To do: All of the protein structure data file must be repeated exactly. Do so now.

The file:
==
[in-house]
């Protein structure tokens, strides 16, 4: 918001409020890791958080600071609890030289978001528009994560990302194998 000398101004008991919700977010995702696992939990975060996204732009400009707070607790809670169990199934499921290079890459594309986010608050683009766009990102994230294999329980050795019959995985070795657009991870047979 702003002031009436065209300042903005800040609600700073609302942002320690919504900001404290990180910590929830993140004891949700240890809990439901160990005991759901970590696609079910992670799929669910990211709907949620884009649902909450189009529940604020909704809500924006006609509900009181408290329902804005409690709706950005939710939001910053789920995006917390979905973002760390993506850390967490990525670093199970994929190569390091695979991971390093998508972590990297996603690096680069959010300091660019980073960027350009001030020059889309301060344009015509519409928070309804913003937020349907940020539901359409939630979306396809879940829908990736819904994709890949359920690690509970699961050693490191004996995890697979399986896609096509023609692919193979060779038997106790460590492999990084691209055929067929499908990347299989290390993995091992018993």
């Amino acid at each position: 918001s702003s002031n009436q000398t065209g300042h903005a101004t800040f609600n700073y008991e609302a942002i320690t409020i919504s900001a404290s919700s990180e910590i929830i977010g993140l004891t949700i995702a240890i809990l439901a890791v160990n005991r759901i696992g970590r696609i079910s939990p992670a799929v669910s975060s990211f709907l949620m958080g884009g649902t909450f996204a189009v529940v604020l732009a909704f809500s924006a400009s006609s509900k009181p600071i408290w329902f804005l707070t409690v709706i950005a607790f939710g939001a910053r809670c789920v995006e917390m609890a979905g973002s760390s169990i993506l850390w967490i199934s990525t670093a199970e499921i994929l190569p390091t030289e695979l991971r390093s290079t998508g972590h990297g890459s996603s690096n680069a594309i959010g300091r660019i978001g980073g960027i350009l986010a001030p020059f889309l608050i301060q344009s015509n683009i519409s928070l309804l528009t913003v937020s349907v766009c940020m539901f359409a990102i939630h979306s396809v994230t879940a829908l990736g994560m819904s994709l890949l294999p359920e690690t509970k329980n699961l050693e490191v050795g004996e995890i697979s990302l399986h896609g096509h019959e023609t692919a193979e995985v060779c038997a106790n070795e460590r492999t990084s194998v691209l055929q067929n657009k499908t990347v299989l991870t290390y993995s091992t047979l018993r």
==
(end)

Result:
[in-house]
């Protein structure tokens, strides 16, 4: 918001409020890791958080600071609890030289978001528009994560990302194998 000398101004008991919700977010995702696992939990975060996204732009400009707070607790809670169990199934499921290079890459594309986010608050683009766009990102994230294999329980050795019959995985070795657009991870047979 702003002031009436065209300042903005800040609600700073609302942002320690919504900001404290990180910590929830993140004891949700240890809990439901160990005991759901970590696609079910992670799929669910990211709907949620884009649902909450189009529940604020909704809500924006006609509900009181408290329902804005409690709706950005939710939001910053789920995006917390979905973002760390993506850390967490990525670093199970994929190569390091695979991971390093998508972590990297996603690096680069959010300091660019980073960027350009001030020059889309301060344009015509519409928070309804913003937020349907940020539901359409939630979306396809879940829908990736819904994709890949359920690690509970699961050693490191004996995890697979399986896609096509023609692919193979060779038997106790460590492999990084691209055929067929499908990347299989290390993995091992018993």
């Amino acid at each position: 918001s702003s002031n009436q000398t065209g300042h903005a101004t800040f609600n700073y008991e609302a942002i320690t409020i919504s900001a404290s919700s990180e910590i929830i977010g993140l004891t949700i995702a240890i809990l439901a890791v160990n005991r759901i696992g970590r696609i079910s939990p992670a799929v669910s975060s990211f709907l949620m958080g884009g649902t909450f996204a189009v529940v604020l732009a909704f809500s924006a400009s006609s509900k009181p600071i408290w329902f804005l707070t409690v709706i950005a607790f939710g939001a910053r809670c789920v995006e917390m609890a979905g973002s760390s169990i993506l850390w967490i199934s990525t670093a199970e499921i994929l190569p390091t030289e695979l991971r390093s290079t998508g972590h990297g890459s996603s690096n680069a594309i959010g300091r660019i978001g980073g960027i350009l986010a001030p020059f889309l608050i301060q344009s015509n683009i519409s928070l309804l528009t913003v937020s349907v766009c940020m539901f359409a990102i939630h979306s396809v994230t879940a829908l990736g994560m819904s994709l890949l294999p359920e690690t509970k329980n699961l050693e490191v050795g004996e995890i697979s990302l399986h896609g096509h019959e023609t692919a193979e995985v060779c038997a106790n070795e460590r492999t990084s194998v691209l055929q067929n657009k499908t990347v299989l991870t290390y993995s091992t047979l018993r």